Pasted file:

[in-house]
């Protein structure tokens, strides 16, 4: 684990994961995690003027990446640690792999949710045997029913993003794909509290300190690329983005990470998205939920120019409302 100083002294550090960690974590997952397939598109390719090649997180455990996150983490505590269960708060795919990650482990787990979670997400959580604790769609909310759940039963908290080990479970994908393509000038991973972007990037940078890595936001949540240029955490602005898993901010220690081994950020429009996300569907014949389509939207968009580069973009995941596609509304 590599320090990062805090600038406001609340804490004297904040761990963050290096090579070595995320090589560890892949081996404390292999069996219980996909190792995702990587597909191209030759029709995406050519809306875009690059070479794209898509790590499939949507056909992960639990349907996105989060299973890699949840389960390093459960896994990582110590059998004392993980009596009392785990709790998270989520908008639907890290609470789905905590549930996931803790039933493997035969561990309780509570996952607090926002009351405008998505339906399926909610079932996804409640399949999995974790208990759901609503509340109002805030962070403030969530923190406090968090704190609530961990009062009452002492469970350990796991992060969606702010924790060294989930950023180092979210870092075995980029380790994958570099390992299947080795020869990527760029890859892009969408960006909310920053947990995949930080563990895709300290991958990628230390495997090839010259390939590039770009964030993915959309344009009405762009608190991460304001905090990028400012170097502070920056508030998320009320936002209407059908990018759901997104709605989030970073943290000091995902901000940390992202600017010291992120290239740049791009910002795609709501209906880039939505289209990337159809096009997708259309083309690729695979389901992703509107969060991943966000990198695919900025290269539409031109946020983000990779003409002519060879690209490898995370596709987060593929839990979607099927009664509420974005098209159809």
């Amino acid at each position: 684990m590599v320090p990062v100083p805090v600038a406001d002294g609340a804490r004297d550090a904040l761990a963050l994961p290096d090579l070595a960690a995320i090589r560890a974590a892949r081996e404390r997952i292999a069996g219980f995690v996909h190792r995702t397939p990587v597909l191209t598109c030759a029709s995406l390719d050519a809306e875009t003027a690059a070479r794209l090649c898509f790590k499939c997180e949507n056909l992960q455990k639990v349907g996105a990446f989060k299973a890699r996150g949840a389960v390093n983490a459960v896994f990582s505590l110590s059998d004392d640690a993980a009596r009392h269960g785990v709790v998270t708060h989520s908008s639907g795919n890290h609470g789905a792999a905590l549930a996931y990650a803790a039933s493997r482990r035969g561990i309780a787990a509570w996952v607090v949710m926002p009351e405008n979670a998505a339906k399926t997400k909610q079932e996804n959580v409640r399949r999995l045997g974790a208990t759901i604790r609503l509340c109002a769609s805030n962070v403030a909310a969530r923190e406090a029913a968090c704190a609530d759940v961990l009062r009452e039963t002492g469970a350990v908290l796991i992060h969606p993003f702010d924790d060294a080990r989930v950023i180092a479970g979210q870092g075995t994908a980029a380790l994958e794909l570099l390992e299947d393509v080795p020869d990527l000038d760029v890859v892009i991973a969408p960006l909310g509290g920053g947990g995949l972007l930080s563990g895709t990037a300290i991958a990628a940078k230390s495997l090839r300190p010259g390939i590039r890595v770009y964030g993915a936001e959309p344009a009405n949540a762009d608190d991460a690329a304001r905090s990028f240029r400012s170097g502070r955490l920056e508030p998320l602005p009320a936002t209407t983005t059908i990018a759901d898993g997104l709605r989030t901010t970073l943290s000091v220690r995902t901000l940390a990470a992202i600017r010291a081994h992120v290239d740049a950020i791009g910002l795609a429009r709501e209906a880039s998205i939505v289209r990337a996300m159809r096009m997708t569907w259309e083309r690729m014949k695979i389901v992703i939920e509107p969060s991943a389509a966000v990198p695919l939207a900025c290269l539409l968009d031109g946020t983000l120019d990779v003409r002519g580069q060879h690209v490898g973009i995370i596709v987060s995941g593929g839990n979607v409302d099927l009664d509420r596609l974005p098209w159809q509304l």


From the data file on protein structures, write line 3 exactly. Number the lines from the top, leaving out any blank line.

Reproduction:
């Amino acid at each position: 684990m590599v320090p990062v100083p805090v600038a406001d002294g609340a804490r004297d550090a904040l761990a963050l994961p290096d090579l070595a960690a995320i090589r560890a974590a892949r081996e404390r997952i292999a069996g219980f995690v996909h190792r995702t397939p990587v597909l191209t598109c030759a029709s995406l390719d050519a809306e875009t003027a690059a070479r794209l090649c898509f790590k499939c997180e949507n056909l992960q455990k639990v349907g996105a990446f989060k299973a890699r996150g949840a389960v390093n983490a459960v896994f990582s505590l110590s059998d004392d640690a993980a009596r009392h269960g785990v709790v998270t708060h989520s908008s639907g795919n890290h609470g789905a792999a905590l549930a996931y990650a803790a039933s493997r482990r035969g561990i309780a787990a509570w996952v607090v949710m926002p009351e405008n979670a998505a339906k399926t997400k909610q079932e996804n959580v409640r399949r999995l045997g974790a208990t759901i604790r609503l509340c109002a769609s805030n962070v403030a909310a969530r923190e406090a029913a968090c704190a609530d759940v961990l009062r009452e039963t002492g469970a350990v908290l796991i992060h969606p993003f702010d924790d060294a080990r989930v950023i180092a479970g979210q870092g075995t994908a980029a380790l994958e794909l570099l390992e299947d393509v080795p020869d990527l000038d760029v890859v892009i991973a969408p960006l909310g509290g920053g947990g995949l972007l930080s563990g895709t990037a300290i991958a990628a940078k230390s495997l090839r300190p010259g390939i590039r890595v770009y964030g993915a936001e959309p344009a009405n949540a762009d608190d991460a690329a304001r905090s990028f240029r400012s170097g502070r955490l920056e508030p998320l602005p009320a936002t209407t983005t059908i990018a759901d898993g997104l709605r989030t901010t970073l943290s000091v220690r995902t901000l940390a990470a992202i600017r010291a081994h992120v290239d740049a950020i791009g910002l795609a429009r709501e209906a880039s998205i939505v289209r990337a996300m159809r096009m997708t569907w259309e083309r690729m014949k695979i389901v992703i939920e509107p969060s991943a389509a966000v990198p695919l939207a900025c290269l539409l968009d031109g946020t983000l120019d990779v003409r002519g580069q060879h690209v490898g973009i995370i596709v987060s995941g593929g839990n979607v409302d099927l009664d509420r596609l974005p098209w159809q509304l």